Location number three opened in the Citi Field stadium a year later in 2009 and, shortly after, the chain made the leap to open an outlet outside New York City – in Miami – much to their own surprise. “A developer approached us with this amazing location and asked us to be part of it. We said, ‘Shake Shack? Are you sure you’ve got the right guys?’ But we thought we’d give it a shot and it went really well,” he says.

Since then, Shake Shack has slowly spread to different parts of the world, but a decision to open in a new destination is not taken lightly. Rosati is not always easily persuaded a country or city will take to the burger concept, but says he has found that a good burger has universal appeal. “When we opened in Turkey, I was sceptical at first because they have mainly Turkish fast food and Turkish fine dining and I wondered if they’d be receptive to something so culturally different,” he says.

His scepticism turned out to be unfounded and the opening was greeted by long lines and huge demand. “While the burger is primarily an American invention, it is not too dissimilar to a lot of food around the world – think of a doner kebab where you have a piece of hot bread holding hot meat with some sauces. It is very pleasurable and fun to eat and I realised that experience is very universal.”

Getting ready for a new opening takes a long time – most stores are a year in preparation – and nothing is left to chance, from the suppliers to any tweaks to the well-tested restaurant layout.

Supply and demand

The opening of the first Shake Shack in London meant Rosati travelling to the UK for a year before opening, going up to Scotland to meet cattle farmers and other suppliers. The chain is obsessive about sourcing, and partners are picked after a long process of consideration.

Shake Shack’s New York-based butcher is still working with the chain on the very special blend – a secret recipe only known to five or six people in the company – and has met with local butchers in other destinations to ensure consistency. “As passionate as we are about serving the perfect burger, we want people who are passionate about raising livestock and about grinding our special blend lovingly,” says Rosati. “We have a very large supply chain team who travel to the ranches and farms where our meat, lettuce and other produce come from. We have invested a lot in this and we need to ensure suppliers can grow with us.”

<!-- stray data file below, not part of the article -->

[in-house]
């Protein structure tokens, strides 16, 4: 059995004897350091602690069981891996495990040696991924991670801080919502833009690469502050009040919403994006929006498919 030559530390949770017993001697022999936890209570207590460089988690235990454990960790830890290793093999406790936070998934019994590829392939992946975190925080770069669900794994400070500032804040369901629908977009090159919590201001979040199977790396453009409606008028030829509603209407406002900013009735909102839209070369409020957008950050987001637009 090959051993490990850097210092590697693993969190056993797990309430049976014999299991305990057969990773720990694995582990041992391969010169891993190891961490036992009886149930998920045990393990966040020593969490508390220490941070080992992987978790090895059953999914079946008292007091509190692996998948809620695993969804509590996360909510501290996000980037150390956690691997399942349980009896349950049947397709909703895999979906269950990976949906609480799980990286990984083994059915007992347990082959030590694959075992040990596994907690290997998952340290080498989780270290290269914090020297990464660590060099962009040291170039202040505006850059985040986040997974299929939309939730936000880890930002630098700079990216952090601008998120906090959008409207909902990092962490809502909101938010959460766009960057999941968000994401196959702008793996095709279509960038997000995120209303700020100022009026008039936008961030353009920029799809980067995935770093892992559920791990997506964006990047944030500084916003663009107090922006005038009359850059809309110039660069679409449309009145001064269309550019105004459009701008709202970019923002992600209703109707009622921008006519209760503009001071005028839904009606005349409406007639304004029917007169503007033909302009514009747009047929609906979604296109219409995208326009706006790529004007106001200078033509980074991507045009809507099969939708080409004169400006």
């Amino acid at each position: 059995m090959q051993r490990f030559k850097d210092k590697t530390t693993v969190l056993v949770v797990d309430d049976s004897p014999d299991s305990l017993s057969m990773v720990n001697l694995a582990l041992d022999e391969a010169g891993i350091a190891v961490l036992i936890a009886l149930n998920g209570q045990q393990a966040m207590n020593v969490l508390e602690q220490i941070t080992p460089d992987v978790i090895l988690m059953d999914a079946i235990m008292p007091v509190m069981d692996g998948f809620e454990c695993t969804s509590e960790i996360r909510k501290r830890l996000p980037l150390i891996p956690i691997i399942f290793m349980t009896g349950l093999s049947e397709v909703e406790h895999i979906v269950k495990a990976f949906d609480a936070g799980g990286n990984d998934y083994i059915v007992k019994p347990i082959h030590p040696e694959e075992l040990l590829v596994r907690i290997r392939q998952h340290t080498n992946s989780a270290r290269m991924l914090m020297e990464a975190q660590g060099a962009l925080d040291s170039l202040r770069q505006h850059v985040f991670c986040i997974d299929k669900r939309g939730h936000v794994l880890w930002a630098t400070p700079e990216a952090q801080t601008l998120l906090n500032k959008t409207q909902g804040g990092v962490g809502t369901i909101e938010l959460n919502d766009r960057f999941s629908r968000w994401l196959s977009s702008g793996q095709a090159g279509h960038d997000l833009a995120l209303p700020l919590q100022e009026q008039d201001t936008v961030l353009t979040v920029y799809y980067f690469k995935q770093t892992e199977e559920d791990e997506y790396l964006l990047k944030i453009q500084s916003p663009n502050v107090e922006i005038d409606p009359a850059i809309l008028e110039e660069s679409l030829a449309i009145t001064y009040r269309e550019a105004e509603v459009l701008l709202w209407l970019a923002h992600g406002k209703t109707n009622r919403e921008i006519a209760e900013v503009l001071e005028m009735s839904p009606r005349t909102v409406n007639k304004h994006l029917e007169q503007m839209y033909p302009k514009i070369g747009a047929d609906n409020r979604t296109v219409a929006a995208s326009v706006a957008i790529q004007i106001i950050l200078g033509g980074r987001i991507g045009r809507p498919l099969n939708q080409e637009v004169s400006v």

Anyone watching the launch of a new Shake Shack will see five or six people standing at the back intently watching proceedings and checking processes. “When we opened a recent location in Tokyo I was shocked at how different it looked. Our design team has been with us for years and they will always look at how we can make the process better for the employees and the customer,” says Rosati. “Ultimately, we want to design restaurants that are very comfortable and fun for our teams to work in; it is not just a cookie cutter approach.”

A major advantage of Shake Shack is that it operates with the weight of Union Square Hospitality Group behind it and can draw on long-standing relationships with suppliers. Rosati says it allows Shake Shack to offer restaurant quality food and hospitality. “It means we are able to offer great wine from amazing producers at a good price or fantastic beer made specifically for us. These are friends we have been working with for 30-plus years.” In the UK, these partnerships are with esteemed operators such as St John bakery, Paul A Young chocolate and Thornbridge Brewery.

He concedes that Shake Shack has some advantage over bigger chains that have been around for many years and got used to what appears a more outdated system. The smaller chain is more nimble and able to change and adapt. No wonder some of the larger chains are desperately trying to catch up, belatedly re-designing stores and introducing new menu items. “I think if you go down a path with certain systems and attitudes it is hard to change course,” explains Rosati. “We have had to make that change and it is hard, but if you are a very large group with thousands of employees to make that course correction takes a lot of effort.”

So what’s next for this leader of the better burger movement? Mainland Europe surely must be coming soon? Rosati says it is just a matter of time. “We only opened in Cardiff in December and after opening we stand back a bit and make sure it is the best we can do, checking for any fine tuning. Once it works, we start looking elsewhere,” he explains. “If we focus on another European or Asian city it’s going to take us a lot of time to make sure we do it right, and in a very respectful way. We bring the Shake Shack as it was in the beginning in New York, but also being part of that new community.”

With plenty of others jumping on this wave of premium burgers, cities like London and New York are becoming saturated – when will we reach burger peak? Rosati has a positive outlook. “The great thing about the burger is that it has longevity. This craze started back in the 1940s and 1950s and I think, now, we are at the point we need to be and the experience is so varied,” he says. “As long as we do something different and keep evolving, burgers will be there for a while.”

Tina Nielsen